2. This team is the best of the best, so they have also been in physical perfect shape, and you dont just die of pneumonia. Young children and older person do, but thats because their immuno system isnt up to the task. They might have been weakened by the environment as the text also notices, but I still dont believe that this could have been the cause.


Right - you just killed your own argument. The same scientists who might have (according to you) mis-identified a microbial species from a bacteria may also have misdiagnosed pneumonia. For all we know the guy died of a respiratory virus...or extreme allergies to Eben-fungus.

I rest my case, good point.



posted on Dec, 2 2005 @ 11:53 AM
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Originally posted by Centrist

Not necessarily. Just because 158 may have been chosen for consideration, it doesn't mean that any of those people were ever informed of their selection. They may have been identified, but the actual training probably wouldn't have been initiated for more than a handful of people... and of those people, they might not have known of their ultimate mission until the final 16 were selected. Thus, there may have been no need to "sheep dip" more than the actual people selected.



Here's another thought. I'm not sure the "selected" were told exactly what their missions was until right before the April 24, 1964 date. And this is why I say that...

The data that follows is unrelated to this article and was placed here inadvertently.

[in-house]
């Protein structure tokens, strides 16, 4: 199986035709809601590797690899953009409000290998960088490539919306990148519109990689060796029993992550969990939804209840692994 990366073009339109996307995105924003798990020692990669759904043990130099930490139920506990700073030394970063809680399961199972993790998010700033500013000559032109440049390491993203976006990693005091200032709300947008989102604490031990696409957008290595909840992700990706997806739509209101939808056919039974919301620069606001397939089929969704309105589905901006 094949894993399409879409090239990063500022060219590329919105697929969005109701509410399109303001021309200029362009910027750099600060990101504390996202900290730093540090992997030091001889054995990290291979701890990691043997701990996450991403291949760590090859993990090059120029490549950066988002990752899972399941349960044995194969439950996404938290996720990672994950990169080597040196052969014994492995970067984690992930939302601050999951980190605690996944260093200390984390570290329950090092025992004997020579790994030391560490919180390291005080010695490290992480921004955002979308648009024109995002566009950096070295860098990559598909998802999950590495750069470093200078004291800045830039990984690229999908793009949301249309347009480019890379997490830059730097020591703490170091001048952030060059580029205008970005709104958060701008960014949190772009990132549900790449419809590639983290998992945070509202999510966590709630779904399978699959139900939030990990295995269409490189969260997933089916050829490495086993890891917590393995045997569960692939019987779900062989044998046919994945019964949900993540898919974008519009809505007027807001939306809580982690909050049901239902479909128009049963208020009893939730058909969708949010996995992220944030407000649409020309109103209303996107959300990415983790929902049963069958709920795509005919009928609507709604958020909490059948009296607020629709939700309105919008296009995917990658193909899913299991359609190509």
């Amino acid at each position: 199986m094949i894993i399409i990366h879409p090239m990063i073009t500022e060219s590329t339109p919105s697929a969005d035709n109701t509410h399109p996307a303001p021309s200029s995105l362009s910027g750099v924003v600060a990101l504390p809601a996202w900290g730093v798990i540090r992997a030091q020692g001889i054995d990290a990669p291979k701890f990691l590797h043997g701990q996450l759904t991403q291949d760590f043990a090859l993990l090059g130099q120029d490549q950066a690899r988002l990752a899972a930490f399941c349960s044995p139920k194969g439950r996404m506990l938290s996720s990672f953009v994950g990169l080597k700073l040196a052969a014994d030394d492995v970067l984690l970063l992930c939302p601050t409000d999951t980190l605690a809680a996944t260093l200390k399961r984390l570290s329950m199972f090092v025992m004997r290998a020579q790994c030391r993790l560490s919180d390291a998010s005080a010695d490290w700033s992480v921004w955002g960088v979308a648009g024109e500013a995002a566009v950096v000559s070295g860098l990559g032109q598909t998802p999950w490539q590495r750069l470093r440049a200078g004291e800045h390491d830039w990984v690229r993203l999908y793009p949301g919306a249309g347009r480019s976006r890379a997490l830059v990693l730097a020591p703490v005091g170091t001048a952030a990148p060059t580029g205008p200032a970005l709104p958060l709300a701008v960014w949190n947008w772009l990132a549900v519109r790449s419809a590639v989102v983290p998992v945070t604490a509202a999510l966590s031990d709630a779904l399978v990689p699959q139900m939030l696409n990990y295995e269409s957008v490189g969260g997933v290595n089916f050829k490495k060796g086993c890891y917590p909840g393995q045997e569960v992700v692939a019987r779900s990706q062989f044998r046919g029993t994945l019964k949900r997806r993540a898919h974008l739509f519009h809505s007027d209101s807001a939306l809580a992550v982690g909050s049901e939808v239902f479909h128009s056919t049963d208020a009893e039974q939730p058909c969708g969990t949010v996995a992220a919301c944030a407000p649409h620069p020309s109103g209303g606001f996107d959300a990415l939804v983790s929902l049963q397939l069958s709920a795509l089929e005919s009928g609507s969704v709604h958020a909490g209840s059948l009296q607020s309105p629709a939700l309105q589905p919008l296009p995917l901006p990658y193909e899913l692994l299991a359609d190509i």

They went through 6 months of training at various SAC stations (Sheppard, Ellsworth, and Dow) to get "cross-specialization". Then Anonymous states:


The Team was allowed about 15 days off during this time period, but they were closely guarded. Just prior to their trip, each team member was transported to the United States Disciplinary Barracks, Ft. Leavenworth, KS and confined in locked cells. This prevented them from communicating with anyone from the outside world and kept each under close watch.


Okay, so they were "closely guarded" during the 6 month training, but admittedly allowed 15 days "off" during that time as well. But just prior to the April 24, 1964 date that should have been their "pick up date", they were locked in cells in Leavenworth and remained there to "prevent them from communicating" with anyone.

This sounds to me like they were told they were going on a 10 year mission that they may never return from, that they'd have to lose their identity, etc., but it wasn't until just before they were originally scheduled to leave that they were told "OH! And by the way, the mission is 37 light years away!"


That's what it sounds like to me.

Now, considering that the modern-day astronaut goes through 3 years of training before he even finds out if he will become an astronaut and then begin his FORMAL astronaut training, it is conceivable that in 1956 a group of people were selected for a "10 year mission" (nonspecific), and the "wash out" began.

Just something to consider.